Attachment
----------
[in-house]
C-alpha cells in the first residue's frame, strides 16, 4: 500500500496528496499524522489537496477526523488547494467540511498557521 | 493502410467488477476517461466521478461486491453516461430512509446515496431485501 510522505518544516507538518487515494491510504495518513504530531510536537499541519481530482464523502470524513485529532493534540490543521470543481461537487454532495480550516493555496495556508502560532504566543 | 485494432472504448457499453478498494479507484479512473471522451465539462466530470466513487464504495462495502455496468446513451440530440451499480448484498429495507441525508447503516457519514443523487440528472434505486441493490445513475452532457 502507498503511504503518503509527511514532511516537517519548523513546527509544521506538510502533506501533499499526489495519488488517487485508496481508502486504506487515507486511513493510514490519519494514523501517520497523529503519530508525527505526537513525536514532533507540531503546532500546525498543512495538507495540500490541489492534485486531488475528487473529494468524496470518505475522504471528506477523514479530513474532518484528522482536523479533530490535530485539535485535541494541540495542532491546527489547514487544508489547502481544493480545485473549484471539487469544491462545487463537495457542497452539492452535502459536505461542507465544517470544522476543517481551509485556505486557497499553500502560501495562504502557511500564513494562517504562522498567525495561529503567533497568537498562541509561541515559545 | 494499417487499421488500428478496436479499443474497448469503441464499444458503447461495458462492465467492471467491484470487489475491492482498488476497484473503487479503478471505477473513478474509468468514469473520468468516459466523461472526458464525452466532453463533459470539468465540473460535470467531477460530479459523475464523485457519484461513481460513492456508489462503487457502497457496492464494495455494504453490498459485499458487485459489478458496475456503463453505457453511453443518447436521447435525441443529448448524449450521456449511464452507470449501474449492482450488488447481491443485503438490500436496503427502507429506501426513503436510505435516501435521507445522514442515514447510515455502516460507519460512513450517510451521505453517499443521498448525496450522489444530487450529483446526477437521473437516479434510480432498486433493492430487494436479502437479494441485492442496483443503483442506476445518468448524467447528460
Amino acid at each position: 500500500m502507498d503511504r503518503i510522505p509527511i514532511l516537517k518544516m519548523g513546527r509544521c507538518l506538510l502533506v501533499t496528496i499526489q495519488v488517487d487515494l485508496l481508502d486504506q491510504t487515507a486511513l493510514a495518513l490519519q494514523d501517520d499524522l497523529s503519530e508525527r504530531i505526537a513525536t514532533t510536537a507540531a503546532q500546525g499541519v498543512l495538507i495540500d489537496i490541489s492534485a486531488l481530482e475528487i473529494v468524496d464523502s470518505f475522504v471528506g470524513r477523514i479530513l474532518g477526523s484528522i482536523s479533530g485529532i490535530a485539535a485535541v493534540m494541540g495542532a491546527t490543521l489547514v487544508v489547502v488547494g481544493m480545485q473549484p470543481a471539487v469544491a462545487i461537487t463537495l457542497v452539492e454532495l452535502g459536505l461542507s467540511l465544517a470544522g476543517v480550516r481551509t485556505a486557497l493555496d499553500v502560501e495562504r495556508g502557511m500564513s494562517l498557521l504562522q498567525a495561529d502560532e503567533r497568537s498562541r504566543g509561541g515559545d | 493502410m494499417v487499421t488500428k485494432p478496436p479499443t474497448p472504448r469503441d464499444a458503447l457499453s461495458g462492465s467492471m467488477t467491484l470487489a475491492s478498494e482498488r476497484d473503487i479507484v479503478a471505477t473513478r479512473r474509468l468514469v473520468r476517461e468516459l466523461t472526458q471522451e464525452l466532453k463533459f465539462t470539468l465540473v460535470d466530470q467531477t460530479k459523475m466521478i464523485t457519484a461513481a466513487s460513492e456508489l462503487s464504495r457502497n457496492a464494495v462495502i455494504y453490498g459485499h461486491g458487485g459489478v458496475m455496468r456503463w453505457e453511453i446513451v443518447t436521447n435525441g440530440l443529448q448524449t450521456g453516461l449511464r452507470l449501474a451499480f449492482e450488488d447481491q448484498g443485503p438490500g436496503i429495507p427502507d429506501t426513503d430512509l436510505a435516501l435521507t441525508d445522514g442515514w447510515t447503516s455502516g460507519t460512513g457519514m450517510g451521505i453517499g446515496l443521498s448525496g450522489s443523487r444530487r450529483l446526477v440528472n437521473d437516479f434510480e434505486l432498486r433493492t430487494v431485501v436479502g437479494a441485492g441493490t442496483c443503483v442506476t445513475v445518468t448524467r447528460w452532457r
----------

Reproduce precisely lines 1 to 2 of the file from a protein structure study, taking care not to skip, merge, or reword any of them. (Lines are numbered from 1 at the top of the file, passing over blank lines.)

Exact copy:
[in-house]
C-alpha cells in the first residue's frame, strides 16, 4: 500500500496528496499524522489537496477526523488547494467540511498557521 | 493502410467488477476517461466521478461486491453516461430512509446515496431485501 510522505518544516507538518487515494491510504495518513504530531510536537499541519481530482464523502470524513485529532493534540490543521470543481461537487454532495480550516493555496495556508502560532504566543 | 485494432472504448457499453478498494479507484479512473471522451465539462466530470466513487464504495462495502455496468446513451440530440451499480448484498429495507441525508447503516457519514443523487440528472434505486441493490445513475452532457 502507498503511504503518503509527511514532511516537517519548523513546527509544521506538510502533506501533499499526489495519488488517487485508496481508502486504506487515507486511513493510514490519519494514523501517520497523529503519530508525527505526537513525536514532533507540531503546532500546525498543512495538507495540500490541489492534485486531488475528487473529494468524496470518505475522504471528506477523514479530513474532518484528522482536523479533530490535530485539535485535541494541540495542532491546527489547514487544508489547502481544493480545485473549484471539487469544491462545487463537495457542497452539492452535502459536505461542507465544517470544522476543517481551509485556505486557497499553500502560501495562504502557511500564513494562517504562522498567525495561529503567533497568537498562541509561541515559545 | 494499417487499421488500428478496436479499443474497448469503441464499444458503447461495458462492465467492471467491484470487489475491492482498488476497484473503487479503478471505477473513478474509468468514469473520468468516459466523461472526458464525452466532453463533459470539468465540473460535470467531477460530479459523475464523485457519484461513481460513492456508489462503487457502497457496492464494495455494504453490498459485499458487485459489478458496475456503463453505457453511453443518447436521447435525441443529448448524449450521456449511464452507470449501474449492482450488488447481491443485503438490500436496503427502507429506501426513503436510505435516501435521507445522514442515514447510515455502516460507519460512513450517510451521505453517499443521498448525496450522489444530487450529483446526477437521473437516479434510480432498486433493492430487494436479502437479494441485492442496483443503483442506476445518468448524467447528460